Starwars style holographic 3DTV could be a reality in a decade
A 3D television system which would display holographic images floating in mid air - reminiscent of a famous scene from Star Wars - could be a reality in households throughout Europe within the next decade according to findings by a team of University of Aberdeen academics.
Led by Professor John Watson from the University's School of Engineering, experts from the institution were partners in a four year European Commission (EC) funded project to investigate the underlying principles, technologies and practicalities of introducing 3D TV systems to the mass market.
The findings of the project suggest that a stereoscopic 3D TV with the viewer wearing 3D glasses is near market and may only be a few months away.
More advanced systems based on autostereoscopic technology, which do not require the wearing of glasses, are being piloted by several TV manufacturers and are only two or three year away from market.
Whilst the ultimate 3D experience, using fully interactive floating holographic images - similar to that which is seen when Princess Leia appears in front of Luke Skywalker as a hologram in Star Wars - could be on the market by 2018.
The University is one of 19 institutions across Europe, brought together under an EC Network of Excellence in the €6 million research project coordinated by Bilkent University in Turkey. which concluded this month.
The team of experts from the University received €350,000 from the overall funding to undertake detailed analysis into the technologies of 3D visual displays the applications which would be spawned from such systems and the laser technology required to record programmes to be broadcast on this type of system.
The research coordinated by Professor Watson, drew upon expertise from key institutions from countries including Finland, Bulgaria, Turkey and Germany as well as the UK.
Professor Watson said: "The aspect of the work in which we were involved aimed to further investigate the crucial progress needed in the development and implementation of TV's which would receive and display programmes incorporating 3D images.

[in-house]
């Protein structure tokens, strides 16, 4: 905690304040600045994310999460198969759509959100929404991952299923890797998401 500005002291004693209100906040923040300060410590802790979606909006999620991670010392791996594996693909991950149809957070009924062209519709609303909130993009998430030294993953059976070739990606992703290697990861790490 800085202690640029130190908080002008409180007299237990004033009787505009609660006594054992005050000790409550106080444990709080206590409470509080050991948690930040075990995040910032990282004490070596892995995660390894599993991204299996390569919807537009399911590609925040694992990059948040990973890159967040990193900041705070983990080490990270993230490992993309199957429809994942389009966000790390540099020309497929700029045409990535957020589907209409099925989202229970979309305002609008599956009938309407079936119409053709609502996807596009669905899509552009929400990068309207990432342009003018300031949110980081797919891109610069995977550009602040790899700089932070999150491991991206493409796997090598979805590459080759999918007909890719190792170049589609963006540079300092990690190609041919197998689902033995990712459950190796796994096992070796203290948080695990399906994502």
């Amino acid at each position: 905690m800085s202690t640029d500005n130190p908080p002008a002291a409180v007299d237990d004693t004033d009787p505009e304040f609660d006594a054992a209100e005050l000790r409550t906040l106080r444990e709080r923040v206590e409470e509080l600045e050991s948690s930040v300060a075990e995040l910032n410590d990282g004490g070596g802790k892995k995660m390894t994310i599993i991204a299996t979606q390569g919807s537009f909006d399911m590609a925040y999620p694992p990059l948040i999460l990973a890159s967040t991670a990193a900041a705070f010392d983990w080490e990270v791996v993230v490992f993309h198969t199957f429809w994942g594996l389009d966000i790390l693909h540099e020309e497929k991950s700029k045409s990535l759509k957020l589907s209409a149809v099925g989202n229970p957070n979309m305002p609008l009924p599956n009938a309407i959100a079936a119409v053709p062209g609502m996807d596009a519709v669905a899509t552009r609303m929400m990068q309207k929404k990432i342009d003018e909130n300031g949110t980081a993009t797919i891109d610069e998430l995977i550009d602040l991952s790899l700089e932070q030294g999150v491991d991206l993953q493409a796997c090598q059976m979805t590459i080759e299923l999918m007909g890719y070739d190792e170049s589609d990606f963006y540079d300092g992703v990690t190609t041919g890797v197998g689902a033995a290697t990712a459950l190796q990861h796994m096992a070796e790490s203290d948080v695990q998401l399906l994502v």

"Our research also looked at how 3D imagery may be used in various areas of technology including medicine, air traffic control, underwater measurement, computer graphics and gaming in order to gain a better understanding of what is needed from this technology and what applications would make best use of it.
"Our findings into how 3D TV systems would be packaged as a product suggested that either a small table with an imaging hovering above it, or a wall mounted television with an image coming out of it, would be the most feasible options.
"In order for 3DTV to become a reality, a number of significant technological developments need to be made. Importantly this includes the development of technology to allow programmes to be created which can be televised in this format and the ability to transmit the vast amount of information needed to realise a fully 3D image. If 3DTV is holographic then this would involve the use of cutting edge laser technology during the programme filming process.
"It's likely that within three years we will see a TV on the market which will use autostereo systems to create 3D images, so that viewers do not need to wear traditional 3D glasses. However, in ten years time it is highly probable that TV using holographic images which would appear to float as if in mid air will be available for consumers to purchase."
Notes to Editors:
Issued by the Communications Team, Office of External Affairs, University of Aberdeen, King's College, Aberdeen. Tel: (01224) 272014.
Issued on: Tuesday 2nd of December 2008
Contact: Kelly Cromar